Foreign institutional investors have on the entire steered clear of India’s biggest share sale, deeming it too expensive given currency risks and the worldwide market backdrop.
With just hours to go until the tip of the subscription period for the $2.7 billion initial public offering of Life Insurance Corp. of India, foreign institutional funds have put in orders for merely 2% of the shares put aside for all institutional buyers.
While the anchor portion of the IPO drew in sovereign funds from Norway and Singapore, many of the shares went to domestic mutual funds.
“Foreign institutional investors have been pulling out heavily within the secondary market since October. The Fed rate hike and the recent slide within the rupee against the dollar further enhances risks of currency depreciation that may erode their asset price gains in India,” said Vidya Bala, head of research and co-founder at Chennai-based Primeinvestor.in.
“So there’s little reason for them to take part in an IPO, large as it might be.”
Dubbed India’s “Aramco moment” in reference to Gulf oil giant Saudi Arabian Oil Co.’s $29.4 billion listing in 2019 — the world’s largest — the float of LIC has ended up resembling the Aramco IPO not only in scale but in its reliance on domestic investors after foreign buyers deemed the float too expensive.
LIC has been in search of to drum up interest with newspaper advertisements for the reason that start of the yr, in search of to benefit from a retail investment boom in India.
India’s government had cut the fundraising of the IPO by about 60% because the war in Ukraine roiled markets, denting risk appetite, while rising U.S. rates of interest are putting foreign investors off emerging market stocks. It also cut the valuation it’s in search of for the country’s oldest insurer, which can be value 6 trillion rupees ($78 billion) at the highest of the worth range.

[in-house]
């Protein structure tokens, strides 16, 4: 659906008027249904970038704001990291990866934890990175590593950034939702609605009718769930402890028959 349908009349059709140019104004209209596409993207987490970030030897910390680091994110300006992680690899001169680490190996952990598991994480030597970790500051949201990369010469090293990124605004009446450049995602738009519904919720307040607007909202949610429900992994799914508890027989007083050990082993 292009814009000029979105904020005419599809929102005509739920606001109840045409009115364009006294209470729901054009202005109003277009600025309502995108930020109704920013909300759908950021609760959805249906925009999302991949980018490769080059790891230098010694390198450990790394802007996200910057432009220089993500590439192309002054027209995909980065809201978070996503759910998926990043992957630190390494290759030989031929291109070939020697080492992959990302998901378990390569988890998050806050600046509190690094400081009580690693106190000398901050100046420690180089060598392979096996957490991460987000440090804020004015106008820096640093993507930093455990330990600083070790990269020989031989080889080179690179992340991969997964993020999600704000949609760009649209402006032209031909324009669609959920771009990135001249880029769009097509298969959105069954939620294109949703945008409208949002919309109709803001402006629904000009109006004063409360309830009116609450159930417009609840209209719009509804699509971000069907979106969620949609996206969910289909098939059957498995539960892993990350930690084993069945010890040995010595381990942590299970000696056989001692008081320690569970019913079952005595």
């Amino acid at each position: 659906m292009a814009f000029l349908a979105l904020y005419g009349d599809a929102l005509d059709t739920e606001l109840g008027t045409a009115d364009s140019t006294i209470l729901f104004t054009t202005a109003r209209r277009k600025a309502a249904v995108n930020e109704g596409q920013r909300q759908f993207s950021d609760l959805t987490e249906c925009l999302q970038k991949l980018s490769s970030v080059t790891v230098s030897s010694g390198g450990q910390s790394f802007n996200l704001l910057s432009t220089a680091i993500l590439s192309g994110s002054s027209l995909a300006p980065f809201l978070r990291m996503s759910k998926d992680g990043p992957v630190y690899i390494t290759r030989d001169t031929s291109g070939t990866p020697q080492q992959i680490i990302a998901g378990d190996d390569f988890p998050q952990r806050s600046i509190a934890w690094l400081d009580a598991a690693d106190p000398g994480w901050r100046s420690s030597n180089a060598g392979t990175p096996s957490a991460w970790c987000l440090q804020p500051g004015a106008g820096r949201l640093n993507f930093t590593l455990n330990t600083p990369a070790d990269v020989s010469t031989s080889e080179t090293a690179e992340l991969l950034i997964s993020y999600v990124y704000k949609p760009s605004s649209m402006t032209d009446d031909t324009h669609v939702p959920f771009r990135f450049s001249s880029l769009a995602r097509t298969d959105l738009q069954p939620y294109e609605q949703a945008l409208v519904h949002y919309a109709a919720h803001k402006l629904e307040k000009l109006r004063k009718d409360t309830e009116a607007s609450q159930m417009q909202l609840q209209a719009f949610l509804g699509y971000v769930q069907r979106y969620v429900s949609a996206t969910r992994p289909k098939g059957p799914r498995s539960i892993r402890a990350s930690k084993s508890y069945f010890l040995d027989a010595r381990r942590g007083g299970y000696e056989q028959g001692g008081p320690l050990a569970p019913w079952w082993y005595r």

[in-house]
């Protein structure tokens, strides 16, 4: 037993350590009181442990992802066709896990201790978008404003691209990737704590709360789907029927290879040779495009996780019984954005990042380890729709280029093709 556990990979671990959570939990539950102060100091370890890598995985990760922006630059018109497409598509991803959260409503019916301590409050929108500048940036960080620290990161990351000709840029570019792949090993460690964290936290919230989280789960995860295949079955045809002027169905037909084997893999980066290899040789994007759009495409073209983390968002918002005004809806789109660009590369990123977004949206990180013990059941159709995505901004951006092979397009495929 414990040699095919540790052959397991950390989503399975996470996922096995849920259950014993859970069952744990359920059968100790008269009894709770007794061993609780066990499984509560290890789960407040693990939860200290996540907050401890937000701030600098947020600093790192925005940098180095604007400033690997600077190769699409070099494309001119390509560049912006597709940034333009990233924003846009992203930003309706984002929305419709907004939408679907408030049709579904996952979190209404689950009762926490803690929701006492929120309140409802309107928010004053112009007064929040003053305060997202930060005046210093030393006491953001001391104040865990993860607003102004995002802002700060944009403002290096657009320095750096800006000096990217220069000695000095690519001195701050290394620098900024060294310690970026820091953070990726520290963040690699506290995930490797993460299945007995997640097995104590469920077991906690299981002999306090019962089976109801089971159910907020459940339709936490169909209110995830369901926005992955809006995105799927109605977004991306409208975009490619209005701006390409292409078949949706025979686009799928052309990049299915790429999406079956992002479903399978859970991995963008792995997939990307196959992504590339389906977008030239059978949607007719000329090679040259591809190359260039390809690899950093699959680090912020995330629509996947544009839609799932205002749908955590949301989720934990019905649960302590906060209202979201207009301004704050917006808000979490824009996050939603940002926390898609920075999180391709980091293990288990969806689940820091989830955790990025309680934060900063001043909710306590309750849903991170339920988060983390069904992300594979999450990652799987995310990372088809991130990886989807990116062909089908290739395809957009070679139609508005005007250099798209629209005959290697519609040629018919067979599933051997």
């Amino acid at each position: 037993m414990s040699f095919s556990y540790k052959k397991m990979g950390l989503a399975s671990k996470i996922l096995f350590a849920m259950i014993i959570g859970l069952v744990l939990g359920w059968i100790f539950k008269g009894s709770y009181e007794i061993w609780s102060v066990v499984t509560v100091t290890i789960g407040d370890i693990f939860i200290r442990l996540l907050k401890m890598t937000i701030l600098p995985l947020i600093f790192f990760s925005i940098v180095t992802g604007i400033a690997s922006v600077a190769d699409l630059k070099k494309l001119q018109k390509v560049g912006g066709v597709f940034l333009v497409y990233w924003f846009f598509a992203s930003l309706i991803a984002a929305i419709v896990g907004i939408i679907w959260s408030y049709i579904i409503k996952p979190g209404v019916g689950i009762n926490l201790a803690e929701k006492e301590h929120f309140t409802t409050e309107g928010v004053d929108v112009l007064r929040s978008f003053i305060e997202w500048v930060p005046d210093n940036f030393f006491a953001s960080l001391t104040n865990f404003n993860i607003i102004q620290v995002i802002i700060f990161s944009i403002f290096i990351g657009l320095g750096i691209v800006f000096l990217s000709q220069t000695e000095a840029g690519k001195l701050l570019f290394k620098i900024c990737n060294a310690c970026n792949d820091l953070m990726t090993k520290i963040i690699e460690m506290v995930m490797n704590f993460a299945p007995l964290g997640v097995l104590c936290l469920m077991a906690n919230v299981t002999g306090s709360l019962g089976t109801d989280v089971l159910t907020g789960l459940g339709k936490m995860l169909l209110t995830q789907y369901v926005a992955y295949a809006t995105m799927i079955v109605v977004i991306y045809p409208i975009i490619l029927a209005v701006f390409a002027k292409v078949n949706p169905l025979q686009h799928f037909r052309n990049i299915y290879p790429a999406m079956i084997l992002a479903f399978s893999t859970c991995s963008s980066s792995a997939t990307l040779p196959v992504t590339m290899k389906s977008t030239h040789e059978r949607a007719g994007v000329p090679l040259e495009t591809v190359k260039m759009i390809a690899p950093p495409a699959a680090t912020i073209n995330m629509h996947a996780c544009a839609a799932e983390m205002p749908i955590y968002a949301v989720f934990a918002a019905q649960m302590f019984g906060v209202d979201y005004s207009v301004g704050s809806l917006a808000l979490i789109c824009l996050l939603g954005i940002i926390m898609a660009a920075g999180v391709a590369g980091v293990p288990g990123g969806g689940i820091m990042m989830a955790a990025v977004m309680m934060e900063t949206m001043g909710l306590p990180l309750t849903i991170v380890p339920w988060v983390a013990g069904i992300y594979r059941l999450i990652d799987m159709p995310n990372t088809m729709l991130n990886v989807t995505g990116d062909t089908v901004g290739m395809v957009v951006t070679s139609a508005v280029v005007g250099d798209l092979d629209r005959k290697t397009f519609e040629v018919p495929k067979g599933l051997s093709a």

Locals Pile In
While foreign investors have shunned the deal, retail buyers have been piling in. Policyholders placed bids for five times the shares reserved for them, while the worker portion received orders for nearly 4 times the quantity available, stock exchange data stock exchange data showed. Retail investors and policyholders receive discounts on the offer price.
Overall, the IPO has received orders for 1.79 times the shares on offer, while a couple of third of the tranche for qualified institutional buyers stays unsold.
The muted international investor interest stands in sharp contrast to a few of last yr’s Indian IPOs. One97 Communications Ltd., which operates digital payments firm Paytm, drew within the likes of BlackRock Inc., Canada Pension Plan Investment Board and Teacher Retirement System of Texas, amongst many others, for its 183 billion rupee share sale last yr. Food delivery platform Zomato Ltd. was similarly popular amongst foreign investors.
Nevertheless those buyers have been left nursing losses as enthusiasm over India’s tech boom waned after some flops. Paytm sank 27% on its debut and is now trading 74% below its offer price. Zomato had a robust debut last summer but has since lost 20% in value.
Investors have also had concerns about LIC’s ability to maintain market share as private insurers like HDFC Life Insurance Co. Ltd. and SBI Life Insurance Co. Ltd. expand. The private sector has been on an aggressive expansion spree throughout the pandemic, growing recent individual policy premiums while LIC struggles.
“Foreign institutional investors generally, have never been big on state-run corporations as it is rather difficult to generate profits off them,” said Abhay Agarwal, fund manager Piper Serica Advisors Ltd. “For LIC too the federal government was unable to convincingly communicate to global investors that the insurer will prioritize the interest of shareholders and won’t function merely as a government entity.”